Child dosage (ages 3 months–12 years who can swallow tablets whole):

No dosage information is available. This condition is not typical in children of this age range.

Child dosage (ages 0–2 months):

Cefuroxime should not be used in children younger than 3 months of age.

Special considerations

  • For people with kidney disease: Your dosage of cefuroxime may need to be adjusted if you have a creatinine clearance of less than 30 mL/min. Creatinine clearance is a measure of how well your kidneys are working. A lower number suggests reduced kidney function.
  • For seniors (ages 65 years and older): The kidneys of older adults may not work as well as they used to. This can cause the body to process drugs more slowly. As a result, more of a drug stays in your body for a longer time. This raises your risk of side effects. Your doctor may start you on a lower dose or a different dosing schedule. This can help keep levels of this drug from building up too much in your body.

For early Lyme disease

Adult dosage (ages 18 years and older):

The typical dosage is 500 mg every 12 hours for 20 days.

Child dosage (ages 13–17 years):

The typical dosage is 500 mg every 12 hours for 20 days.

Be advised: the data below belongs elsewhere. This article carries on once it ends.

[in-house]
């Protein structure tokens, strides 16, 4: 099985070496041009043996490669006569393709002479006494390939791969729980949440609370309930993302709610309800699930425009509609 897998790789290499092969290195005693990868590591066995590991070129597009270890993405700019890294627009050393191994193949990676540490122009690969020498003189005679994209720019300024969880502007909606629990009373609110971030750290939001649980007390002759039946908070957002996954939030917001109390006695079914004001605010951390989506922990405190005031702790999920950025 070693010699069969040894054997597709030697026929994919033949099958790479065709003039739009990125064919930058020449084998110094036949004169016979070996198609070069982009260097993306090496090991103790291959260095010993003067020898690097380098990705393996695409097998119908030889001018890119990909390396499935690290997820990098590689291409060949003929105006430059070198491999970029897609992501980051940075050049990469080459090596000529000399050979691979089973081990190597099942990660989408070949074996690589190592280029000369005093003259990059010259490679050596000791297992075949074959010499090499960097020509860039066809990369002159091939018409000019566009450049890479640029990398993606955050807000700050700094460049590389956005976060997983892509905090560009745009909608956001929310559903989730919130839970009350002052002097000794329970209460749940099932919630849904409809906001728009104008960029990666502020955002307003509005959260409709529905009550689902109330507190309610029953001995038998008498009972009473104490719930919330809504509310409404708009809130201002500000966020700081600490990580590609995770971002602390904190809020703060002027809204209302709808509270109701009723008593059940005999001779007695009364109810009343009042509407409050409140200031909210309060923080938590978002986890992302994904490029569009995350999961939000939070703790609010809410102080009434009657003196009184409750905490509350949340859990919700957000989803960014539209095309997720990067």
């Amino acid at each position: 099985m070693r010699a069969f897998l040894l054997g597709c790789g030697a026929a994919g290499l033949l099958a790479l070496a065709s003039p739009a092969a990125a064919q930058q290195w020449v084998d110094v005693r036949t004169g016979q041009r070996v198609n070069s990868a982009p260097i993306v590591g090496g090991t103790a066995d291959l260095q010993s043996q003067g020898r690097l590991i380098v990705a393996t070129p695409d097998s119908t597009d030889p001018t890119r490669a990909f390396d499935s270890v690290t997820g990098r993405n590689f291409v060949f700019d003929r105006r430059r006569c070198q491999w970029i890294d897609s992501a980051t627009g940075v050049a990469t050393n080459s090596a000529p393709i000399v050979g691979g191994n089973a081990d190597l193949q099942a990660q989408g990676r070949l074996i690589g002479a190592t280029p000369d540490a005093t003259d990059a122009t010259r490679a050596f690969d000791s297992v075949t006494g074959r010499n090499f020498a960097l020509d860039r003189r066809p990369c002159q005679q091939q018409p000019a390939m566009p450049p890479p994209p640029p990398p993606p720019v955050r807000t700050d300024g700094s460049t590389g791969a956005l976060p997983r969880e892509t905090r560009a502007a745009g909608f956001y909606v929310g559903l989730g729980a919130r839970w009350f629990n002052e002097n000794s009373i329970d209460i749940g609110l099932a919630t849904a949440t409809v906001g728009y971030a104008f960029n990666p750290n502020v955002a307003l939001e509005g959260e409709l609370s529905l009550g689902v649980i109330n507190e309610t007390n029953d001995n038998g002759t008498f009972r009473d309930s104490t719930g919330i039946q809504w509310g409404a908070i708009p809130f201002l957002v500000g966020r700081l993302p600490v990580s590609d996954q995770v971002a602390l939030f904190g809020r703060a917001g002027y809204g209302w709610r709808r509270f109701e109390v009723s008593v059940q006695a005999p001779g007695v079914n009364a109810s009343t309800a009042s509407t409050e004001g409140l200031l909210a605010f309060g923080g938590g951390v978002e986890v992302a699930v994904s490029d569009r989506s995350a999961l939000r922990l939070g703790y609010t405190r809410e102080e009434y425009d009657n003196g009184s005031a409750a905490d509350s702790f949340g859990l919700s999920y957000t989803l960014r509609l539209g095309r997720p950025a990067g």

Child dosage (ages 3 months–12 years who can swallow tablets whole):

This medication shouldn’t be used in children younger than 13 years for this condition.

Child dosage (ages 0–2 months):

Cefuroxime should not be used in children younger than 3 months of age.

Special considerations

  • For people with kidney disease: Your dosage of cefuroxime may need to be adjusted if you have a creatinine clearance of less than 30 mL/min. Creatinine clearance is a measure of how well your kidneys are working. A lower number suggests reduced kidney function.
  • For seniors (ages 65 years and older): The kidneys of older adults may not work as well as they used to. This can cause the body to process drugs more slowly. As a result, more of a drug stays in your body for a longer time. This raises your risk of side effects. Your doctor may start you on a lower dose or a different dosing schedule. This can help keep levels of this drug from building up too much in your body.